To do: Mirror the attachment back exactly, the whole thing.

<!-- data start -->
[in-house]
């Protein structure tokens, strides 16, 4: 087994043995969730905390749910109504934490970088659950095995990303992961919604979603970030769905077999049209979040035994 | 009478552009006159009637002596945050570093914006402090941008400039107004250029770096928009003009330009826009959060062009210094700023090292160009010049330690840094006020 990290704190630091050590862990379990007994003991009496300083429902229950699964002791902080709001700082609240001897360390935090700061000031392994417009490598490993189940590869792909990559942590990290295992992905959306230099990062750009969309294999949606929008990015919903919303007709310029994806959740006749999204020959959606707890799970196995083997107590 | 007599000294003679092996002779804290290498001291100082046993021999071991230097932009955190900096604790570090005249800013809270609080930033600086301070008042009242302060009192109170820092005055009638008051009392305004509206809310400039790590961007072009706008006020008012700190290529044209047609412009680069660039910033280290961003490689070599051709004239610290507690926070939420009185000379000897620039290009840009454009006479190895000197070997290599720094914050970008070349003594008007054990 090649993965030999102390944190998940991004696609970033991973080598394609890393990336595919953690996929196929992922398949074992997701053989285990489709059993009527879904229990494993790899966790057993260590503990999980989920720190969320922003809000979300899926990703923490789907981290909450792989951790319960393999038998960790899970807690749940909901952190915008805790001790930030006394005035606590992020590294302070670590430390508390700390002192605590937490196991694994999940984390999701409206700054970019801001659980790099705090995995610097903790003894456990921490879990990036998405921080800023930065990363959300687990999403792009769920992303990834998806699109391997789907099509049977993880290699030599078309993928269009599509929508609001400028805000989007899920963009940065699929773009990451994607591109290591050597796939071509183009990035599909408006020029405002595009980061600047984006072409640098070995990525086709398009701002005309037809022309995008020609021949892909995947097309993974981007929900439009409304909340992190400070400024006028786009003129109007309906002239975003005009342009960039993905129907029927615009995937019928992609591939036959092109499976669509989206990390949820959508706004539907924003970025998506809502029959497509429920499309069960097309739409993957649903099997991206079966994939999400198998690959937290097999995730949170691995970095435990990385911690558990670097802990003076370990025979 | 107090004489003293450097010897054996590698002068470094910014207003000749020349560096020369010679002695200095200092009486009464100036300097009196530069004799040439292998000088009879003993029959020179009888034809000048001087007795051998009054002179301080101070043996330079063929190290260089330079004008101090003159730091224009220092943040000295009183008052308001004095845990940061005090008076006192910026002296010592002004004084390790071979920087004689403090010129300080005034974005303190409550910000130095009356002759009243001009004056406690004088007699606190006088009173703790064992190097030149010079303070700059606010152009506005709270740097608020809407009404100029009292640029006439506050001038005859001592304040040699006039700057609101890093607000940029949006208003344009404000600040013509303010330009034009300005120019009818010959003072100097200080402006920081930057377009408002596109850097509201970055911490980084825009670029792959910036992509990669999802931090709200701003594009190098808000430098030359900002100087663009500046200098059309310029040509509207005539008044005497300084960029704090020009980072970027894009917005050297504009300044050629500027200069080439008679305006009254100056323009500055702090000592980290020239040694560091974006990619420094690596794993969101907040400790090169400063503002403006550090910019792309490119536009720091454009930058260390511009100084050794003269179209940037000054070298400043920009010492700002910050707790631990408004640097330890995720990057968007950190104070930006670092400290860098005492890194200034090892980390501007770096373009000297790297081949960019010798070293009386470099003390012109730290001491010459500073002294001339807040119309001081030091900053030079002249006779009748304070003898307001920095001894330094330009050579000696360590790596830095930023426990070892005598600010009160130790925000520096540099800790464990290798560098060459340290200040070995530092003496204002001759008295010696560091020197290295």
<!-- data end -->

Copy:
[in-house]
């Protein structure tokens, strides 16, 4: 087994043995969730905390749910109504934490970088659950095995990303992961919604979603970030769905077999049209979040035994 | 009478552009006159009637002596945050570093914006402090941008400039107004250029770096928009003009330009826009959060062009210094700023090292160009010049330690840094006020 990290704190630091050590862990379990007994003991009496300083429902229950699964002791902080709001700082609240001897360390935090700061000031392994417009490598490993189940590869792909990559942590990290295992992905959306230099990062750009969309294999949606929008990015919903919303007709310029994806959740006749999204020959959606707890799970196995083997107590 | 007599000294003679092996002779804290290498001291100082046993021999071991230097932009955190900096604790570090005249800013809270609080930033600086301070008042009242302060009192109170820092005055009638008051009392305004509206809310400039790590961007072009706008006020008012700190290529044209047609412009680069660039910033280290961003490689070599051709004239610290507690926070939420009185000379000897620039290009840009454009006479190895000197070997290599720094914050970008070349003594008007054990 090649993965030999102390944190998940991004696609970033991973080598394609890393990336595919953690996929196929992922398949074992997701053989285990489709059993009527879904229990494993790899966790057993260590503990999980989920720190969320922003809000979300899926990703923490789907981290909450792989951790319960393999038998960790899970807690749940909901952190915008805790001790930030006394005035606590992020590294302070670590430390508390700390002192605590937490196991694994999940984390999701409206700054970019801001659980790099705090995995610097903790003894456990921490879990990036998405921080800023930065990363959300687990999403792009769920992303990834998806699109391997789907099509049977993880290699030599078309993928269009599509929508609001400028805000989007899920963009940065699929773009990451994607591109290591050597796939071509183009990035599909408006020029405002595009980061600047984006072409640098070995990525086709398009701002005309037809022309995008020609021949892909995947097309993974981007929900439009409304909340992190400070400024006028786009003129109007309906002239975003005009342009960039993905129907029927615009995937019928992609591939036959092109499976669509989206990390949820959508706004539907924003970025998506809502029959497509429920499309069960097309739409993957649903099997991206079966994939999400198998690959937290097999995730949170691995970095435990990385911690558990670097802990003076370990025979 | 107090004489003293450097010897054996590698002068470094910014207003000749020349560096020369010679002695200095200092009486009464100036300097009196530069004799040439292998000088009879003993029959020179009888034809000048001087007795051998009054002179301080101070043996330079063929190290260089330079004008101090003159730091224009220092943040000295009183008052308001004095845990940061005090008076006192910026002296010592002004004084390790071979920087004689403090010129300080005034974005303190409550910000130095009356002759009243001009004056406690004088007699606190006088009173703790064992190097030149010079303070700059606010152009506005709270740097608020809407009404100029009292640029006439506050001038005859001592304040040699006039700057609101890093607000940029949006208003344009404000600040013509303010330009034009300005120019009818010959003072100097200080402006920081930057377009408002596109850097509201970055911490980084825009670029792959910036992509990669999802931090709200701003594009190098808000430098030359900002100087663009500046200098059309310029040509509207005539008044005497300084960029704090020009980072970027894009917005050297504009300044050629500027200069080439008679305006009254100056323009500055702090000592980290020239040694560091974006990619420094690596794993969101907040400790090169400063503002403006550090910019792309490119536009720091454009930058260390511009100084050794003269179209940037000054070298400043920009010492700002910050707790631990408004640097330890995720990057968007950190104070930006670092400290860098005492890194200034090892980390501007770096373009000297790297081949960019010798070293009386470099003390012109730290001491010459500073002294001339807040119309001081030091900053030079002249006779009748304070003898307001920095001894330094330009050579000696360590790596830095930023426990070892005598600010009160130790925000520096540099800790464990290798560098060459340290200040070995530092003496204002001759008295010696560091020197290295």